PORTLAND, Ore. (KOIN) — Two more rare wolverine sightings were reported around the greater Portland area after a wolverine was spotted in Portland near the Columbia River for the first time in more than three decades on March 20.

A second sighting was reported in Damascus by the Oregon Department of Fish and Wildlife on March 22, followed by a third sighting in Colton over the weekend. ODFW spokesperson Beth Quillian told KOIN 6 News that, due to the rarity of wolverine sightings in the greater Portland area, people are likely spotting the same animal.

“We do believe it is the same individual animal,” Quillian said. “Wolverines are rare and a threatened species in Oregon and it is unlikely that it would be a second individual in these sightings. The animal is likely dispersing to a new area where it can survive and hopefully reproduce.”

The closest-known wolverine population around Portland is located in Washington near Mt. Adams. While Mt. Adams is located roughly 70 miles northeast of Portland, Quillian said that a wolverine can travel up to 30 miles in a day, making it possible for a wolverine to travel from Mt. Adams to Colton in a week’s time.

“Covering the distance between the Columbia River and Colton in a few days would not be surprising,” she said. “Wolverines select high‐elevation habitats, alpine areas with dense snowpack— But young wolverines often disperse long distances, including across valley bottoms.”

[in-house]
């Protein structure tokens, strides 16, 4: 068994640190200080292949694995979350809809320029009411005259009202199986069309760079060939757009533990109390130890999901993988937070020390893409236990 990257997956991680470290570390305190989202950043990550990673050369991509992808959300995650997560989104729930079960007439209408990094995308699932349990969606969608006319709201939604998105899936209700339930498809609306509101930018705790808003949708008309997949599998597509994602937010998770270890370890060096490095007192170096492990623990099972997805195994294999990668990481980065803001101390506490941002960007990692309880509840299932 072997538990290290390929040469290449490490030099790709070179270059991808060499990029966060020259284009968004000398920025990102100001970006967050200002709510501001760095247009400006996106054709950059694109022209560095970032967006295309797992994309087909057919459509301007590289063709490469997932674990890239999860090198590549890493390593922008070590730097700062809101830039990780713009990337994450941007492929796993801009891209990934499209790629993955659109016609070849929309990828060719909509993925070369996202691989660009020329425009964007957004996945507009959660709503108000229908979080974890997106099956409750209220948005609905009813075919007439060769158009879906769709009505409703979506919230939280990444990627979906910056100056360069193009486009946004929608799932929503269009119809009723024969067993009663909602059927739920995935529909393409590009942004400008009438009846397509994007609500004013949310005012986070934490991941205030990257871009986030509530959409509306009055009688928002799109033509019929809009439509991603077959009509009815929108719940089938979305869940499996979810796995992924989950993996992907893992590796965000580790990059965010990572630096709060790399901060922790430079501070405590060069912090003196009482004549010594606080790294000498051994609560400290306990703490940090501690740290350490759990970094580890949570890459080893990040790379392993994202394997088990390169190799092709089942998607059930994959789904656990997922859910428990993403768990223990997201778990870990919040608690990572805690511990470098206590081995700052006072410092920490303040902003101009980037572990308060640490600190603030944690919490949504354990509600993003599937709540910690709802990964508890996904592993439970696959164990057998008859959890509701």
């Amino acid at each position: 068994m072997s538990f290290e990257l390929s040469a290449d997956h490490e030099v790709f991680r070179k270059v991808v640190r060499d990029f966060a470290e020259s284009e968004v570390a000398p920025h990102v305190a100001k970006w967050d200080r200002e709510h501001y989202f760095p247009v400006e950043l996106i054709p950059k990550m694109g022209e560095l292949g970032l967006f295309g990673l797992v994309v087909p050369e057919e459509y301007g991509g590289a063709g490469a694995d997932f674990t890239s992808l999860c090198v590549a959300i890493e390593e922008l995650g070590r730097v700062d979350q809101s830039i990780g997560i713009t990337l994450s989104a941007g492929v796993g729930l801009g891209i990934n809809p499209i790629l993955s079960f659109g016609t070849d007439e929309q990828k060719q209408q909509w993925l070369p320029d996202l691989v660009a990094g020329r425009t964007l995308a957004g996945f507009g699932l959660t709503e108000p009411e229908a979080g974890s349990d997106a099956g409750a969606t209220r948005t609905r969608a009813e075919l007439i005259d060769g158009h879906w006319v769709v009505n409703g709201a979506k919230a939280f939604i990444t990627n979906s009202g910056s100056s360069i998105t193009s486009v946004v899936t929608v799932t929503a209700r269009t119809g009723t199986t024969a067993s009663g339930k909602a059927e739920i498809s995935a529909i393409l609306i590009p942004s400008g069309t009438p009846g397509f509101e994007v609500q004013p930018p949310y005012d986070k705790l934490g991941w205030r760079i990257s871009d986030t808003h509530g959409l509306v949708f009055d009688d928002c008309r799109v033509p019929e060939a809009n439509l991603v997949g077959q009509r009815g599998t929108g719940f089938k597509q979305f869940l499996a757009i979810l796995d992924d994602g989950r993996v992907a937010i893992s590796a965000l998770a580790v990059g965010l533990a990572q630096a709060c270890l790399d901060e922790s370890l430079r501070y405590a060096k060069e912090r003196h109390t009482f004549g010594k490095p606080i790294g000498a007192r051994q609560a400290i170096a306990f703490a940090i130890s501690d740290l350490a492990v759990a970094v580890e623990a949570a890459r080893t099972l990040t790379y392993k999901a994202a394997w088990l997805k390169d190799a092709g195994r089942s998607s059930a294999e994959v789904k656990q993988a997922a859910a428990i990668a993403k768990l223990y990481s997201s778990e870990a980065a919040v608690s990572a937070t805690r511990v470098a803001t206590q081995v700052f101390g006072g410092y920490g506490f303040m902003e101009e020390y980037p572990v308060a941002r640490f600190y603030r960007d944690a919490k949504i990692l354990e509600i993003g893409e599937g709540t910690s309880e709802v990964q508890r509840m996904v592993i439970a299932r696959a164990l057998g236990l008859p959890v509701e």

• Rare wolverine spotted along the Columbia River in Portland on Monday, March 20, 2023
  • Rare wolverine spotted along the Columbia River in Portland on Monday, March 20, 2023

The wolverine, Quillian said, is likely passing through inhospitable, developed areas on its way to find a more suitable home. Anyone who may come across the wolverine is asked to keep a safe distance from the animal.

“Maintaining natural areas and connectivity for animals to move across the landscape is vital to wildlife conservation,” Quillian said. “Any wildlife species is potentially dangerous or unpredictable if it feels trapped or threatened. If you see this animal, the best thing to do is to observe from a safe distance, give it room to leave, and appreciate that you had an extremely rare encounter.”